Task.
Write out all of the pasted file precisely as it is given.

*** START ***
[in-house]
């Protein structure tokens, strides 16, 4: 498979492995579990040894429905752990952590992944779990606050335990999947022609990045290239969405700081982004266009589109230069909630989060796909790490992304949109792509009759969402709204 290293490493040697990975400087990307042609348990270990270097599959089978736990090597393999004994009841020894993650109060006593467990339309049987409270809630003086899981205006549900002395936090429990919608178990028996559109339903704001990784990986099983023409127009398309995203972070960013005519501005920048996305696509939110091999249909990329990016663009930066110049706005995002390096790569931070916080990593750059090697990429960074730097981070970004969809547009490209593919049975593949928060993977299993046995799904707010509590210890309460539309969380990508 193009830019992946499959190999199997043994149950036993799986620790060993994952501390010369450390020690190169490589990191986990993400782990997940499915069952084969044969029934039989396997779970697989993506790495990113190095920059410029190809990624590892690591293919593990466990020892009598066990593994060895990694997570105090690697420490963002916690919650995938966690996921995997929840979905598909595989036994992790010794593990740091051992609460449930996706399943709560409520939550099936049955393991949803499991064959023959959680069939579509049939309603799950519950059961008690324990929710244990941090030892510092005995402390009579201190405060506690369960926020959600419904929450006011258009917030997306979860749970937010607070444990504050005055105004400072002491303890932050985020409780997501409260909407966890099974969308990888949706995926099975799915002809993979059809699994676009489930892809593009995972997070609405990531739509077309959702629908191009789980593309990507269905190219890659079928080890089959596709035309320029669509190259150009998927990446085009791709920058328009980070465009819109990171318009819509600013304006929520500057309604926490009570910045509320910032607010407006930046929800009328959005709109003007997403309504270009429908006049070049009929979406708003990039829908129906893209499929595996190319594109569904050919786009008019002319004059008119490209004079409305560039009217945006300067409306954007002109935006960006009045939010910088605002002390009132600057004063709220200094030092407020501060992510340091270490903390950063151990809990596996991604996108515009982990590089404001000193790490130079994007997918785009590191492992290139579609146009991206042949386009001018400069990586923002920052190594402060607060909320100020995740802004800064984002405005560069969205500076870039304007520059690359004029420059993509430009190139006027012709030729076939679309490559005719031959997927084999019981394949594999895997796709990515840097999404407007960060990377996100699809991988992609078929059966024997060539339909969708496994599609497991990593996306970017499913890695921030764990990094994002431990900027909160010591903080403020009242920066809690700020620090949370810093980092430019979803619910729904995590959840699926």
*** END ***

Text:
[in-house]
């Protein structure tokens, strides 16, 4: 498979492995579990040894429905752990952590992944779990606050335990999947022609990045290239969405700081982004266009589109230069909630989060796909790490992304949109792509009759969402709204 290293490493040697990975400087990307042609348990270990270097599959089978736990090597393999004994009841020894993650109060006593467990339309049987409270809630003086899981205006549900002395936090429990919608178990028996559109339903704001990784990986099983023409127009398309995203972070960013005519501005920048996305696509939110091999249909990329990016663009930066110049706005995002390096790569931070916080990593750059090697990429960074730097981070970004969809547009490209593919049975593949928060993977299993046995799904707010509590210890309460539309969380990508 193009830019992946499959190999199997043994149950036993799986620790060993994952501390010369450390020690190169490589990191986990993400782990997940499915069952084969044969029934039989396997779970697989993506790495990113190095920059410029190809990624590892690591293919593990466990020892009598066990593994060895990694997570105090690697420490963002916690919650995938966690996921995997929840979905598909595989036994992790010794593990740091051992609460449930996706399943709560409520939550099936049955393991949803499991064959023959959680069939579509049939309603799950519950059961008690324990929710244990941090030892510092005995402390009579201190405060506690369960926020959600419904929450006011258009917030997306979860749970937010607070444990504050005055105004400072002491303890932050985020409780997501409260909407966890099974969308990888949706995926099975799915002809993979059809699994676009489930892809593009995972997070609405990531739509077309959702629908191009789980593309990507269905190219890659079928080890089959596709035309320029669509190259150009998927990446085009791709920058328009980070465009819109990171318009819509600013304006929520500057309604926490009570910045509320910032607010407006930046929800009328959005709109003007997403309504270009429908006049070049009929979406708003990039829908129906893209499929595996190319594109569904050919786009008019002319004059008119490209004079409305560039009217945006300067409306954007002109935006960006009045939010910088605002002390009132600057004063709220200094030092407020501060992510340091270490903390950063151990809990596996991604996108515009982990590089404001000193790490130079994007997918785009590191492992290139579609146009991206042949386009001018400069990586923002920052190594402060607060909320100020995740802004800064984002405005560069969205500076870039304007520059690359004029420059993509430009190139006027012709030729076939679309490559005719031959997927084999019981394949594999895997796709990515840097999404407007960060990377996100699809991988992609078929059966024997060539339909969708496994599609497991990593996306970017499913890695921030764990990094994002431990900027909160010591903080403020009242920066809690700020620090949370810093980092430019979803619910729904995590959840699926």